Additionally, to mitigate any vibration caused by wind and pedestrian loads, two tuned mass dampers are installed on either end of the platform, while a third damper is positioned at the platform’s greatest extent from the canyon wall.

Only 120 people are allowed on the platform at any time, despite the structure being engineered to hold 822 people without over-stressing.


Built to commemorate the 50th anniversary of the Timmelsjoch Alpine Road connecting Austria and Italy through the Tyrolean Alps, this museum cantilevers 16 metres out from the mountain while effortlessly paying homage to its surroundings.

While it appears to be perched precariously on the edge of a small hill, the mound cleverly hides the building’s foundations which are buried below ground and act as a counterweight to the protruding structure above.

Above: Built to commemorate the 50th anniversary of the Timmelsjoch Alpine Road, the museum has its footings in Austria but extends over the border into Italy (image courtesy of Werner Tscholl Architects). 

The cement used to construct the museum was blended with rocks and pigments from the surrounding area, allowing the structure to almost merge with its context.

With the region of Tyrol changing hands between the two countries throughout the centuries, the museum was built on a symbolic site along the pass.

Above: Materials used to construct the museum were blended with surrounding rock and pigment to appear like a natural extension of the environment (image courtesy of Rene Riller).

While its foundations and entrance lie in North Tyrol - part of Austria - the opposing panoramic window at the end of the main structure in fact lies in the Italian territory of South Tyrol.


The striking CMG Headquarters in Beijing features one of the largest and heaviest cantilevers in the world.

Consisting of two inclined towers connected via a skybridge, the cantilevered element of this structure contains up to 13 storeys at its deepest point that is suspended 162 metres above the ground.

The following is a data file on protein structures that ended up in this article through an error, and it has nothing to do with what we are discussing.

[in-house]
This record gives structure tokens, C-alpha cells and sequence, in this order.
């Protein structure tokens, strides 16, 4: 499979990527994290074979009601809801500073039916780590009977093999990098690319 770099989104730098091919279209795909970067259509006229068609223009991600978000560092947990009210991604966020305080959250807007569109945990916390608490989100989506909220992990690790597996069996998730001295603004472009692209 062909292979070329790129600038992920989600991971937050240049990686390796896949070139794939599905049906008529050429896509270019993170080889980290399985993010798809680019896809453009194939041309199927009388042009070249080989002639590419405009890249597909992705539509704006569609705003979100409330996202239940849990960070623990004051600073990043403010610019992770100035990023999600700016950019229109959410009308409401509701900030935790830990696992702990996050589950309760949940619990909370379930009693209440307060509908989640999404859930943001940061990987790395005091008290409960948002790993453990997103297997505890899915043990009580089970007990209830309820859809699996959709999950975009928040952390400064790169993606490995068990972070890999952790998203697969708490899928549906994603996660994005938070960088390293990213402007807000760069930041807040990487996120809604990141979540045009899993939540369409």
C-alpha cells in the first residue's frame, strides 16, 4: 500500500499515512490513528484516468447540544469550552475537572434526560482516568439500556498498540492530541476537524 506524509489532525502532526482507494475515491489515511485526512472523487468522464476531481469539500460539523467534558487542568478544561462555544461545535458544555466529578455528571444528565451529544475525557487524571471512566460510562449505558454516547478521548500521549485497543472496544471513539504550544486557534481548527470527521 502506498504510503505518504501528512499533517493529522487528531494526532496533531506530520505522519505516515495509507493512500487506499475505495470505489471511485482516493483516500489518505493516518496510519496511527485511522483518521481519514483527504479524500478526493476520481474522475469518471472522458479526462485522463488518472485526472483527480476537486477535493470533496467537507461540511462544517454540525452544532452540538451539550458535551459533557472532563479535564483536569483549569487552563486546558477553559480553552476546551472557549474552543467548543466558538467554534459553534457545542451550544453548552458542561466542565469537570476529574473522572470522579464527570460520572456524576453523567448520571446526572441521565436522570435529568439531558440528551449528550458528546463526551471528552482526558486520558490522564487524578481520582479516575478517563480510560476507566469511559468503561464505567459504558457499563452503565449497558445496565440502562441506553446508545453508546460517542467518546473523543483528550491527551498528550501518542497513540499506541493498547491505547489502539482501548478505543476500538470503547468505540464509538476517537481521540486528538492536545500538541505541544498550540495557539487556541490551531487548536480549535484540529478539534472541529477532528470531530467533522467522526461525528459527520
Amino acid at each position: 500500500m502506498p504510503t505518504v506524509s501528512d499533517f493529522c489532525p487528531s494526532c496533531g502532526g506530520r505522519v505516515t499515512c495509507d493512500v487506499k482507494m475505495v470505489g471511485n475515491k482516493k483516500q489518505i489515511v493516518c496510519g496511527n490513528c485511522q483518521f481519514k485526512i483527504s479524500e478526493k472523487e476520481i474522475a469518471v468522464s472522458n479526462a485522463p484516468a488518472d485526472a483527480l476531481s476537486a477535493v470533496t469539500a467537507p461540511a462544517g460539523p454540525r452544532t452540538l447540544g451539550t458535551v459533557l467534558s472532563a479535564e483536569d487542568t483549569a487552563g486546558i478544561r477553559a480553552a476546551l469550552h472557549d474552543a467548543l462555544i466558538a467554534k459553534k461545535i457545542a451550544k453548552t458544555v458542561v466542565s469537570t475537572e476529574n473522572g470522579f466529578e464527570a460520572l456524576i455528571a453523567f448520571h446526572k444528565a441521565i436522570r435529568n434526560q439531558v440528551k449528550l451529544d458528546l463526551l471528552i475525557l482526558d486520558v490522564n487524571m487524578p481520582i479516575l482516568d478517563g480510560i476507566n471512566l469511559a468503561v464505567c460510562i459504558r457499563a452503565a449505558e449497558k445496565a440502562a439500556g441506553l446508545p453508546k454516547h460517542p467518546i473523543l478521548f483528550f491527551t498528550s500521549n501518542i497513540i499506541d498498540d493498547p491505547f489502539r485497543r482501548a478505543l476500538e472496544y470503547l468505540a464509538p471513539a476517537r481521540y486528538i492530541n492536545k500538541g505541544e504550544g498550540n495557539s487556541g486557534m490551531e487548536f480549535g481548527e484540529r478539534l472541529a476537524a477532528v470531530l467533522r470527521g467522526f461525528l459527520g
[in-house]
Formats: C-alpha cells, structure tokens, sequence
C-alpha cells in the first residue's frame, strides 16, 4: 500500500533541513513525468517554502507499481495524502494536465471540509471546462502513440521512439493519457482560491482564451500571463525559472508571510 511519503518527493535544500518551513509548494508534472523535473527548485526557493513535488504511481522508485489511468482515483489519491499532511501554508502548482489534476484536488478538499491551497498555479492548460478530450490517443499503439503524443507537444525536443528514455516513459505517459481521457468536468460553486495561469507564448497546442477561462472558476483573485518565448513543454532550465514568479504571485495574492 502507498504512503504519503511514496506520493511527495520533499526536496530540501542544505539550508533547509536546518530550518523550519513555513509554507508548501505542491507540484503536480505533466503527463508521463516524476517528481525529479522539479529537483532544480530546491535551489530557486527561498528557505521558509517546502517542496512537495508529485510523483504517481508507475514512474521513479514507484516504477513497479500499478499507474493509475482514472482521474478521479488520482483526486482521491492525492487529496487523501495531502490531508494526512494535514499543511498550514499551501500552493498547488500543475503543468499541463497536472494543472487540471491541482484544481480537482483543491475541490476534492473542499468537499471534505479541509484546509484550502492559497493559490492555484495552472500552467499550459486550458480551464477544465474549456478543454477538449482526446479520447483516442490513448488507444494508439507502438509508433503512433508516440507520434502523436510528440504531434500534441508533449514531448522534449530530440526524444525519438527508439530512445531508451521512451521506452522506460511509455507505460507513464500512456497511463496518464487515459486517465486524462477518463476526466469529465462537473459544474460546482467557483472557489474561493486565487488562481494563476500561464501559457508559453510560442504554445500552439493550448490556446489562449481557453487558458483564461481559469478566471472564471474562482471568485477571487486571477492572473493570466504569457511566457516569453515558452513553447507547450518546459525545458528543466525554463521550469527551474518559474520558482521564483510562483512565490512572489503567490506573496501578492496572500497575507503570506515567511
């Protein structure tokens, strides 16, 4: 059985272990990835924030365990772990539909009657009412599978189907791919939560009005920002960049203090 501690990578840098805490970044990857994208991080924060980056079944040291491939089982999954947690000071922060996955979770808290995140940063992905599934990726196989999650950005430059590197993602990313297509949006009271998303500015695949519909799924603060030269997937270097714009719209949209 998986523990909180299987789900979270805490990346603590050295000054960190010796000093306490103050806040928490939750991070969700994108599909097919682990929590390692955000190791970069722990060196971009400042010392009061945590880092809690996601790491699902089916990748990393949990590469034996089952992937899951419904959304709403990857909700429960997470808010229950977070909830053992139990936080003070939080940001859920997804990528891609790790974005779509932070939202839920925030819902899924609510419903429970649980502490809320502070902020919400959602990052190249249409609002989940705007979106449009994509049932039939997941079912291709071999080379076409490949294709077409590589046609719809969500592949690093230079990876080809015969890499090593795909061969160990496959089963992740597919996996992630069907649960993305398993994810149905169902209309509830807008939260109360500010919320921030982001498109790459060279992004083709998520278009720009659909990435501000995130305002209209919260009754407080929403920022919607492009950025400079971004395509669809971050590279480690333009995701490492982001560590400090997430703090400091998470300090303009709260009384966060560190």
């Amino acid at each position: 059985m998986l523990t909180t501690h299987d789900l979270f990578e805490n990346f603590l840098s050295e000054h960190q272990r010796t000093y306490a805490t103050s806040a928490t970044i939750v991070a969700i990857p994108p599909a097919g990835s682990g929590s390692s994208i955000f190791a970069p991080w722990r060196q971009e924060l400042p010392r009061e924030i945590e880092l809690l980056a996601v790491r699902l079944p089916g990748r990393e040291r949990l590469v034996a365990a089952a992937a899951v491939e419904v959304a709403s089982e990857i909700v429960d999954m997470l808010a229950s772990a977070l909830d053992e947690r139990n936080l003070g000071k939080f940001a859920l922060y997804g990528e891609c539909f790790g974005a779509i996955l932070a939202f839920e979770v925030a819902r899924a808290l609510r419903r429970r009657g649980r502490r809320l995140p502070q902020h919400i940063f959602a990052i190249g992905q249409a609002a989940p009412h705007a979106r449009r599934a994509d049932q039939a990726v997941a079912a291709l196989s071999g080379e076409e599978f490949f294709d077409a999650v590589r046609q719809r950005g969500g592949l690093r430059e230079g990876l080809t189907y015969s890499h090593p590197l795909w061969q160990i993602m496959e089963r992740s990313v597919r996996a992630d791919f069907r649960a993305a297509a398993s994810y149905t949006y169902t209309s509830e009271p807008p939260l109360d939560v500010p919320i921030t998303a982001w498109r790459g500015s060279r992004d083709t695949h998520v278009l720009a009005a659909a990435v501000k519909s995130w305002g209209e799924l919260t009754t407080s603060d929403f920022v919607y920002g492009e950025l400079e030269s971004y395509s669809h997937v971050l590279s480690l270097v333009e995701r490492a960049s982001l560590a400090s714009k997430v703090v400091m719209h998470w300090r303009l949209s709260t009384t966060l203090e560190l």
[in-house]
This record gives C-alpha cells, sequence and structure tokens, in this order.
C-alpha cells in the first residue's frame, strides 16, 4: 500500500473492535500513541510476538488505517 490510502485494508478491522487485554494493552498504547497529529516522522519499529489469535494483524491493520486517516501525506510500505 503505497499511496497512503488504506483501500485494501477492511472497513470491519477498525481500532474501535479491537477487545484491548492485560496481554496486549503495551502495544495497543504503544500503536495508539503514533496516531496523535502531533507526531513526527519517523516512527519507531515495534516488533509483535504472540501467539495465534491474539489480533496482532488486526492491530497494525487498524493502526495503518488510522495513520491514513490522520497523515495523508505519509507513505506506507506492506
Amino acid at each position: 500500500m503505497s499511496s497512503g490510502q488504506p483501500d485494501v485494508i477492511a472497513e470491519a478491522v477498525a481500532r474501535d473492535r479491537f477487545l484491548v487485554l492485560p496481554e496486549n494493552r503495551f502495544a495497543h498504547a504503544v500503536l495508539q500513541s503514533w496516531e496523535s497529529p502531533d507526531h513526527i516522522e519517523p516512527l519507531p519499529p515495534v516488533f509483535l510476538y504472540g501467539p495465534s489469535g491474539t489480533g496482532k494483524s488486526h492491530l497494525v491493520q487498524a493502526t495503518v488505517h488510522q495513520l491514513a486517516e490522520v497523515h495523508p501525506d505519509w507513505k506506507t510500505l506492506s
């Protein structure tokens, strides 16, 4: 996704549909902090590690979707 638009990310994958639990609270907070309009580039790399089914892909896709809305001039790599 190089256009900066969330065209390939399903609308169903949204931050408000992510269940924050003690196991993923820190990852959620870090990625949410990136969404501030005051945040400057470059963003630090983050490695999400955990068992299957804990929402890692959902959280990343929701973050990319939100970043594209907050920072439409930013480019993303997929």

Above: The CMG Tower in Beijing is one of the largest cantilevers in the world. 

To achieve this remarkable feat of engineering in an active seismic zone, engineers devised a unique diagrid exoskeleton to carry the structure's extreme loads and transfer them through the superstructure of the building.

Demanding more than 40,000 structural elements, this exoskeleton can be clearly seen on the exterior of the building.

The irregular pattern of these elements is a response to the varying levels of stress acting on the structure, with tighter diagonal patterns indicating areas of particular intensity.

Above: The external diagrid patterns show where the building is under the greatest stresses with tighter grids indicating higher intensity (image courtesy of Jakob Montrasio).

With 17,000 tonnes of force acting on some of the building’s columns under normal circumstances, it was imperative that the steel used in construction was of uniform temperature when the two towers were connected, minimising any additional stresses that could arise from misaligned structural members affected by varying changes in temperature.

To ensure this, workers only connected the towers during the early hours of the morning, before the sun rose.

While each of these structures are in fact firmly secured to the ground, the engineering and technology that allows them to stand strong while inspiring wonder is a testament to the capabilities of our incredible industry.

Footage and images courtesy of Philippe Ruault, Alexa Rainer, Murray Fredericks, Mark Steel, Stéphane Brügger, Rob Deutscher, Simon Wood, PTW Architects, Shaun Best, Montreal Document Management and Archives, Canadian Press Picture Archives, Olivier Kerbidi, Picasa, Liebherr, Google Earth, William Vaughan, Grand Canyon Resort Corporation, Werner Tscholl Architects, Rene Riller, Jurgen Eheim, Jakob Boerner, OMA, Jakob Montrasio and John Gollings.